Sentimental Connections to “Real Books” and Our eBook World

About a year ago I was beginning to think seriously about ePublishing my book and was discussing the possibility with my friends. They were excited by the idea that my work would be available, but almost all had the same reservation:

“I just love books,” Rose said, “The smell of the paper, the feel of its weight in my hand…”

“Yeah!” Karin agreed enthusiastically, “It’s a much more personal experience.”

The sky was blue that day, the sun bright, the air cool, and the curry was warm and tangy. We were eating a late lunch at one of my favorite places in the world (the House of Curries on Solano st.) and we – Rose, Karin, Hana, and I – were discussing our lives, hopes, dreams, and people we dislike. We almost always agreed about things so the 2.5 hour lunch was basically a festival of feeling sharing, laughter, and positive affirmation.


It was strange, therefore, that my feelings did not perfectly align with theirs – an experience made all the more unusual by the fact that in the not too distant past I would have whole heartedly agreed with them. In their glowing discussion of the wonders of physical pages and the chill of the eScreen I could hear my own previous feelings being echoed back to me.

The problem was: my feelings had changed. EPublishing had begun to symbolize creative freedom, release from the endless waiting game described in “Is ePublishing a Cop-Out“. As the title of that article indicates, my feelings were still complicated, but I was much more positive about ePublishing in general.

The fact that I have since dedicated my life (or the next 2-5 years of my life at the very least) to trying to make it as a self-publishing eBook author shows that my connection to eBooks has only grown stronger since then. The echo of their opinion, however, hasn’t left me. I still smile in a slightly self mocking way whenever I read the title of my blog, knowing full well that – professionally at least – I won’t be slinging any literal ink.

I have more or less accepted my commitment to eBooks – an acceptance helped along by:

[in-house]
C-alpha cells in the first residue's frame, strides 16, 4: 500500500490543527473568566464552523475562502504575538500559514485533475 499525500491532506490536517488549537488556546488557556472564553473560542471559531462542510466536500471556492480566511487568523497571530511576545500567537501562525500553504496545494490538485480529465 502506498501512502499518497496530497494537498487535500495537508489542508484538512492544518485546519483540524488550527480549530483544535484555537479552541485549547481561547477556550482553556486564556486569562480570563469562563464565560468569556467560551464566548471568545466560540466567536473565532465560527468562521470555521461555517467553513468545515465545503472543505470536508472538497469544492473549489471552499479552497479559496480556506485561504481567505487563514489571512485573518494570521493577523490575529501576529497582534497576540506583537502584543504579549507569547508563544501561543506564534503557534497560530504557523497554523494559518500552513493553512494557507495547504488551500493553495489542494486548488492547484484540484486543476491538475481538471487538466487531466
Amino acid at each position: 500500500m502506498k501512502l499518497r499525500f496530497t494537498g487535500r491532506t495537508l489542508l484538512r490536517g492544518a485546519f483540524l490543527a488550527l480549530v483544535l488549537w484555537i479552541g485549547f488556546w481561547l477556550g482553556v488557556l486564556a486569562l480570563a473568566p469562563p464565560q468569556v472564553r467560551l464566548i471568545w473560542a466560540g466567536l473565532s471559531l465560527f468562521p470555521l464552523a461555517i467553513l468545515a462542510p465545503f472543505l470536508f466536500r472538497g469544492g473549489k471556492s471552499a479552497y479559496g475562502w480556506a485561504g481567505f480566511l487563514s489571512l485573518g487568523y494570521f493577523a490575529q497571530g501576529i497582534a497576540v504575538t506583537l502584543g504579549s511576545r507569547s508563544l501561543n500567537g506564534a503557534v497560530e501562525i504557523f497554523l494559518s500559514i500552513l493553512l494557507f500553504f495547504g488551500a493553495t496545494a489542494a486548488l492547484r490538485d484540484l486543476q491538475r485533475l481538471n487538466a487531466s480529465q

The All the Above Strategy

It’s far easier for me to accept that my books will mostly be seen as eBooks if I know that they will also be available in print for people who want them. Normally, this would mean buying a few thousand copies myself and then selling them to the die hard book crowd.

Fortunately, with CreateSpace, self-publishing “actual” books is fairly easy. It’s a print on demand service, so basically: you order a book, they print the book, I get paid for the book. Simple. Of course, it will be more expensive than the eBook, but it still allows me to give my readers (and family and friends) the more personal experience of a physical book.

I am also hoping to eventually release audio books, but that will be some time in the future 😉

What’s your opinion of eBooks, physical books, or audio book? Which is the most “real”? and is that even a useful question?

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  1. I think e reding is great, I would probably set up a bookstyle printing option so there’s two pages per side of paper, if folks wanna print a book out. Also, audiobooks is the movies of books if that makes any sense, itshyperbolic. Read your books to your computer, and add that to yur distribution. Maybe?

    • The Ink Slinger says:

      Hey Chris, thanks for reading! Yes, audio books are the movies of reading, and yes, at some point I will try to break into that – though I don’t know if I’m the one to do the reading…we’ll see.

      The only problem with having more content available for print versions (a model that does make sense, especially because the print versions are more expensive) is that I would have to do a lot of editing so that the eReader version still makes sense. Also, since people are still paying for the eReader version, I think they deserve all the content I have, they just don’t get the book smell 😉

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